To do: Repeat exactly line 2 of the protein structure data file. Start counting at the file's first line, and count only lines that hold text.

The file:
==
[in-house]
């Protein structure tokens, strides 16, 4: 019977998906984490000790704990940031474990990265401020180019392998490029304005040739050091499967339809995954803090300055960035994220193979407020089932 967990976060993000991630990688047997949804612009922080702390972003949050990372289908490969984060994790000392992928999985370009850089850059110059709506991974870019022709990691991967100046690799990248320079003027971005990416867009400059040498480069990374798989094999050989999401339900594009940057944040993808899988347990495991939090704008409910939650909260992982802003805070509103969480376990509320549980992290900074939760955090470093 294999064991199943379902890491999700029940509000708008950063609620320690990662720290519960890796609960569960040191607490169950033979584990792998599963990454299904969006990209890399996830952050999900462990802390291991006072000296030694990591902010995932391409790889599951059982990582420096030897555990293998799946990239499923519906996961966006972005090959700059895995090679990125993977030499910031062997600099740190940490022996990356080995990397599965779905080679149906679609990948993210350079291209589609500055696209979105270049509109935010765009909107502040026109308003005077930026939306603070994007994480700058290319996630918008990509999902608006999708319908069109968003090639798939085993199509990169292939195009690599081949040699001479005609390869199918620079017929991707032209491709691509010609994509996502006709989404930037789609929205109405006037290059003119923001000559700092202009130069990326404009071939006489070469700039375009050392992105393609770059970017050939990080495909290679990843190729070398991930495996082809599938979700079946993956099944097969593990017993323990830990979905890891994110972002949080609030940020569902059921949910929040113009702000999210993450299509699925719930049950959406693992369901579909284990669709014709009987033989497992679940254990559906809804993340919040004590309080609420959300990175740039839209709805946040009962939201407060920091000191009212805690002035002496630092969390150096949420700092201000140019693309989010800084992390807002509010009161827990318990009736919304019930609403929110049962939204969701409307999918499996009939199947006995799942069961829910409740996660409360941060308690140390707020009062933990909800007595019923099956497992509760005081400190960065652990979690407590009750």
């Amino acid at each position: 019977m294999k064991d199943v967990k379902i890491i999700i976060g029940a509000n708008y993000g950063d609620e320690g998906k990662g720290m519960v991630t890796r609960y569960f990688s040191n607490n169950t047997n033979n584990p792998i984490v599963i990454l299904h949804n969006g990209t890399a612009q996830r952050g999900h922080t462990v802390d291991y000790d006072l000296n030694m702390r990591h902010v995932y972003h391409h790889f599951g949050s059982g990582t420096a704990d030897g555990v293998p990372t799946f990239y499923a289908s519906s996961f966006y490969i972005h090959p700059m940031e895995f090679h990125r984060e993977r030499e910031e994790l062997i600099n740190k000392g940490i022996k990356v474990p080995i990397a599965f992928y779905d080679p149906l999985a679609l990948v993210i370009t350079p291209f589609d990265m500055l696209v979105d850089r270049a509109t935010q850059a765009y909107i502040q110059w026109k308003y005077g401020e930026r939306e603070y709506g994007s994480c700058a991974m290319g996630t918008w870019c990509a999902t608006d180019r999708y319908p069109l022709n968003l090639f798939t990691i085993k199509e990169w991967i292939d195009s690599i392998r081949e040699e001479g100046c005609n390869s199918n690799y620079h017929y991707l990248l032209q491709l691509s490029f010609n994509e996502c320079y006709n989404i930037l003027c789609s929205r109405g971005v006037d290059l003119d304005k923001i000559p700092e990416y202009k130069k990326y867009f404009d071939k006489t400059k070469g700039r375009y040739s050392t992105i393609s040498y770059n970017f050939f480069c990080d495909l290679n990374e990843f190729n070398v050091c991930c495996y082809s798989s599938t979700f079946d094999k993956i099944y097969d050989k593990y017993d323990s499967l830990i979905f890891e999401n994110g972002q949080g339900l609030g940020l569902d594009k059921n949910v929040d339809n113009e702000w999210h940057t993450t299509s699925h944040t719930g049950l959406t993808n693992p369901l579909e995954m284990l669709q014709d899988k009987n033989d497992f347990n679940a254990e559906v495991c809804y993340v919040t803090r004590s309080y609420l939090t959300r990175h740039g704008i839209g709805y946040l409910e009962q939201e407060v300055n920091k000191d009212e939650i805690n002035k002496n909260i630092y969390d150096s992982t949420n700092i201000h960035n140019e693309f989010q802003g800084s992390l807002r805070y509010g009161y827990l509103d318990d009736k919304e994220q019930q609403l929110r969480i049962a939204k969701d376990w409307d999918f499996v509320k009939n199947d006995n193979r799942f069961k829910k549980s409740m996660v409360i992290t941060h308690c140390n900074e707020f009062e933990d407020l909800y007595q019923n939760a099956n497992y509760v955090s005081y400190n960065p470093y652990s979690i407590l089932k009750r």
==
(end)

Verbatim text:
């Protein structure tokens, strides 16, 4: 019977998906984490000790704990940031474990990265401020180019392998490029304005040739050091499967339809995954803090300055960035994220193979407020089932 967990976060993000991630990688047997949804612009922080702390972003949050990372289908490969984060994790000392992928999985370009850089850059110059709506991974870019022709990691991967100046690799990248320079003027971005990416867009400059040498480069990374798989094999050989999401339900594009940057944040993808899988347990495991939090704008409910939650909260992982802003805070509103969480376990509320549980992290900074939760955090470093 294999064991199943379902890491999700029940509000708008950063609620320690990662720290519960890796609960569960040191607490169950033979584990792998599963990454299904969006990209890399996830952050999900462990802390291991006072000296030694990591902010995932391409790889599951059982990582420096030897555990293998799946990239499923519906996961966006972005090959700059895995090679990125993977030499910031062997600099740190940490022996990356080995990397599965779905080679149906679609990948993210350079291209589609500055696209979105270049509109935010765009909107502040026109308003005077930026939306603070994007994480700058290319996630918008990509999902608006999708319908069109968003090639798939085993199509990169292939195009690599081949040699001479005609390869199918620079017929991707032209491709691509010609994509996502006709989404930037789609929205109405006037290059003119923001000559700092202009130069990326404009071939006489070469700039375009050392992105393609770059970017050939990080495909290679990843190729070398991930495996082809599938979700079946993956099944097969593990017993323990830990979905890891994110972002949080609030940020569902059921949910929040113009702000999210993450299509699925719930049950959406693992369901579909284990669709014709009987033989497992679940254990559906809804993340919040004590309080609420959300990175740039839209709805946040009962939201407060920091000191009212805690002035002496630092969390150096949420700092201000140019693309989010800084992390807002509010009161827990318990009736919304019930609403929110049962939204969701409307999918499996009939199947006995799942069961829910409740996660409360941060308690140390707020009062933990909800007595019923099956497992509760005081400190960065652990979690407590009750």